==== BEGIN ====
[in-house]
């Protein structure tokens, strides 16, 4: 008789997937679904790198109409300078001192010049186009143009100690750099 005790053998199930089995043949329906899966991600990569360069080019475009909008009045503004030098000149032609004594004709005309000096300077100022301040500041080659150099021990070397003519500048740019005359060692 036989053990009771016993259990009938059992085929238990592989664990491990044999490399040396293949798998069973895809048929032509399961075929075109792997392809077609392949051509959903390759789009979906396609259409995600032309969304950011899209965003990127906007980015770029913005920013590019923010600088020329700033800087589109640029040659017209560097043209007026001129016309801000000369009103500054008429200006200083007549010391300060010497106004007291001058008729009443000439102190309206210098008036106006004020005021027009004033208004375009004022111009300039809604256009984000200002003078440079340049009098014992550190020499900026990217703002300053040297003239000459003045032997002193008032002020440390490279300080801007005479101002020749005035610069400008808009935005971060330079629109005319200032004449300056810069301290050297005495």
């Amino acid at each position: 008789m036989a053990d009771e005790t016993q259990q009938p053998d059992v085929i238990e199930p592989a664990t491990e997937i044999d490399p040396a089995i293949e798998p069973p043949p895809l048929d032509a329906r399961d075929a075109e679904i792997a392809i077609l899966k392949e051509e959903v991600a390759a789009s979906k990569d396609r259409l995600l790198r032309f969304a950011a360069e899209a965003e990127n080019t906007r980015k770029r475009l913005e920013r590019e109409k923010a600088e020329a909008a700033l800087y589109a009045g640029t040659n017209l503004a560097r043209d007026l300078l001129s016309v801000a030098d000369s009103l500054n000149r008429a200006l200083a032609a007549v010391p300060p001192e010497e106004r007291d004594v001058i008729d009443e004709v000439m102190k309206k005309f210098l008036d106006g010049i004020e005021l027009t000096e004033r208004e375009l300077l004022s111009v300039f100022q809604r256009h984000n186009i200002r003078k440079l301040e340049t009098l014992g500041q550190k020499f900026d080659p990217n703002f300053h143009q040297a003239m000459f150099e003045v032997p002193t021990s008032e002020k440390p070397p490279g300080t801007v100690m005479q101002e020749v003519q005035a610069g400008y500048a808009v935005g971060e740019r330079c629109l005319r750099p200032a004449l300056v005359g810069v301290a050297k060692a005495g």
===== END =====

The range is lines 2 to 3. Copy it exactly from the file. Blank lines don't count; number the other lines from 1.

């Protein structure tokens, strides 16, 4: 008789997937679904790198109409300078001192010049186009143009100690750099 005790053998199930089995043949329906899966991600990569360069080019475009909008009045503004030098000149032609004594004709005309000096300077100022301040500041080659150099021990070397003519500048740019005359060692 036989053990009771016993259990009938059992085929238990592989664990491990044999490399040396293949798998069973895809048929032509399961075929075109792997392809077609392949051509959903390759789009979906396609259409995600032309969304950011899209965003990127906007980015770029913005920013590019923010600088020329700033800087589109640029040659017209560097043209007026001129016309801000000369009103500054008429200006200083007549010391300060010497106004007291001058008729009443000439102190309206210098008036106006004020005021027009004033208004375009004022111009300039809604256009984000200002003078440079340049009098014992550190020499900026990217703002300053040297003239000459003045032997002193008032002020440390490279300080801007005479101002020749005035610069400008808009935005971060330079629109005319200032004449300056810069301290050297005495």
């Amino acid at each position: 008789m036989a053990d009771e005790t016993q259990q009938p053998d059992v085929i238990e199930p592989a664990t491990e997937i044999d490399p040396a089995i293949e798998p069973p043949p895809l048929d032509a329906r399961d075929a075109e679904i792997a392809i077609l899966k392949e051509e959903v991600a390759a789009s979906k990569d396609r259409l995600l790198r032309f969304a950011a360069e899209a965003e990127n080019t906007r980015k770029r475009l913005e920013r590019e109409k923010a600088e020329a909008a700033l800087y589109a009045g640029t040659n017209l503004a560097r043209d007026l300078l001129s016309v801000a030098d000369s009103l500054n000149r008429a200006l200083a032609a007549v010391p300060p001192e010497e106004r007291d004594v001058i008729d009443e004709v000439m102190k309206k005309f210098l008036d106006g010049i004020e005021l027009t000096e004033r208004e375009l300077l004022s111009v300039f100022q809604r256009h984000n186009i200002r003078k440079l301040e340049t009098l014992g500041q550190k020499f900026d080659p990217n703002f300053h143009q040297a003239m000459f150099e003045v032997p002193t021990s008032e002020k440390p070397p490279g300080t801007v100690m005479q101002e020749v003519q005035a610069g400008y500048a808009v935005g971060e740019r330079c629109l005319r750099p200032a004449l300056v005359g810069v301290a050297k060692a005495g």